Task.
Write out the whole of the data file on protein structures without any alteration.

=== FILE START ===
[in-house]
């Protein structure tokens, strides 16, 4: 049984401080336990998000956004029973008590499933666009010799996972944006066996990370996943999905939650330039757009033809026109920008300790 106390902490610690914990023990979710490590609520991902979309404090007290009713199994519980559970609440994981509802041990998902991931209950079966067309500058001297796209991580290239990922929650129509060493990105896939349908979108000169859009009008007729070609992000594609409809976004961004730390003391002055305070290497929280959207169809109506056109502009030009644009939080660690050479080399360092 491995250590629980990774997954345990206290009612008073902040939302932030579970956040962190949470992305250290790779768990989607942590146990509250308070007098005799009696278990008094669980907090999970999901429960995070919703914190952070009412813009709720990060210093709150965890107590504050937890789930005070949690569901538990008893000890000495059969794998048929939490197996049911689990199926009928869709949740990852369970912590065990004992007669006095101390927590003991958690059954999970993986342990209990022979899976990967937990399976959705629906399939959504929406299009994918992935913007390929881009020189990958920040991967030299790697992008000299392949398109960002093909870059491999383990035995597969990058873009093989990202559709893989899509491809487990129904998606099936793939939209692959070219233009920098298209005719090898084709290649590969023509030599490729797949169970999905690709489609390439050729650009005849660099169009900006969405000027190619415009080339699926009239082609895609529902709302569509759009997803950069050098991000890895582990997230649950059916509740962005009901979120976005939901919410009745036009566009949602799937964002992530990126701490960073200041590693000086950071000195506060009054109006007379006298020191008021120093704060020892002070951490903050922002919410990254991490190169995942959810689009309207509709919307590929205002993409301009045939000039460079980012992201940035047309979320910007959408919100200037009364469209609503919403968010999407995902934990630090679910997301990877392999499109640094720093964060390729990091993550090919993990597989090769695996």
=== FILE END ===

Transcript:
[in-house]
């Protein structure tokens, strides 16, 4: 049984401080336990998000956004029973008590499933666009010799996972944006066996990370996943999905939650330039757009033809026109920008300790 106390902490610690914990023990979710490590609520991902979309404090007290009713199994519980559970609440994981509802041990998902991931209950079966067309500058001297796209991580290239990922929650129509060493990105896939349908979108000169859009009008007729070609992000594609409809976004961004730390003391002055305070290497929280959207169809109506056109502009030009644009939080660690050479080399360092 491995250590629980990774997954345990206290009612008073902040939302932030579970956040962190949470992305250290790779768990989607942590146990509250308070007098005799009696278990008094669980907090999970999901429960995070919703914190952070009412813009709720990060210093709150965890107590504050937890789930005070949690569901538990008893000890000495059969794998048929939490197996049911689990199926009928869709949740990852369970912590065990004992007669006095101390927590003991958690059954999970993986342990209990022979899976990967937990399976959705629906399939959504929406299009994918992935913007390929881009020189990958920040991967030299790697992008000299392949398109960002093909870059491999383990035995597969990058873009093989990202559709893989899509491809487990129904998606099936793939939209692959070219233009920098298209005719090898084709290649590969023509030599490729797949169970999905690709489609390439050729650009005849660099169009900006969405000027190619415009080339699926009239082609895609529902709302569509759009997803950069050098991000890895582990997230649950059916509740962005009901979120976005939901919410009745036009566009949602799937964002992530990126701490960073200041590693000086950071000195506060009054109006007379006298020191008021120093704060020892002070951490903050922002919410990254991490190169995942959810689009309207509709919307590929205002993409301009045939000039460079980012992201940035047309979320910007959408919100200037009364469209609503919403968010999407995902934990630090679910997301990877392999499109640094720093964060390729990091993550090919993990597989090769695996």